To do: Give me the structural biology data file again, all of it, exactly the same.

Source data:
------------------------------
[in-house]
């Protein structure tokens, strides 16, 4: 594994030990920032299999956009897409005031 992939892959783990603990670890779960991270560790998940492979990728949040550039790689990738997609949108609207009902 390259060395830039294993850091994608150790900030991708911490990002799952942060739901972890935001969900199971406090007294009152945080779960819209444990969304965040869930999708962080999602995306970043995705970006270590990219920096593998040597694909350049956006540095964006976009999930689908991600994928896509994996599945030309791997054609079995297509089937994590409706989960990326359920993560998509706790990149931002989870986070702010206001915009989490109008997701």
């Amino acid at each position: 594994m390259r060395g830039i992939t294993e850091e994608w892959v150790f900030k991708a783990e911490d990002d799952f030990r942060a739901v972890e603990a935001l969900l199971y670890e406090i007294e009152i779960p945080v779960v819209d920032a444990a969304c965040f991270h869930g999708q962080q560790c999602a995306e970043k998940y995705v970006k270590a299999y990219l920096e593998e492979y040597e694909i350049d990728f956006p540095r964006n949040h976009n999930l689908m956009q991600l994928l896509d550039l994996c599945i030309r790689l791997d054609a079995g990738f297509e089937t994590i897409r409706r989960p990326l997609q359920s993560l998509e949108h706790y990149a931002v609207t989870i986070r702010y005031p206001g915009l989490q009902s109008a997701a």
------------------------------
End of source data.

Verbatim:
[in-house]
């Protein structure tokens, strides 16, 4: 594994030990920032299999956009897409005031 992939892959783990603990670890779960991270560790998940492979990728949040550039790689990738997609949108609207009902 390259060395830039294993850091994608150790900030991708911490990002799952942060739901972890935001969900199971406090007294009152945080779960819209444990969304965040869930999708962080999602995306970043995705970006270590990219920096593998040597694909350049956006540095964006976009999930689908991600994928896509994996599945030309791997054609079995297509089937994590409706989960990326359920993560998509706790990149931002989870986070702010206001915009989490109008997701």
């Amino acid at each position: 594994m390259r060395g830039i992939t294993e850091e994608w892959v150790f900030k991708a783990e911490d990002d799952f030990r942060a739901v972890e603990a935001l969900l199971y670890e406090i007294e009152i779960p945080v779960v819209d920032a444990a969304c965040f991270h869930g999708q962080q560790c999602a995306e970043k998940y995705v970006k270590a299999y990219l920096e593998e492979y040597e694909i350049d990728f956006p540095r964006n949040h976009n999930l689908m956009q991600l994928l896509d550039l994996c599945i030309r790689l791997d054609a079995g990738f297509e089937t994590i897409r409706r989960p990326l997609q359920s993560l998509e949108h706790y990149a931002v609207t989870i986070r702010y005031p206001g915009l989490q009902s109008a997701a």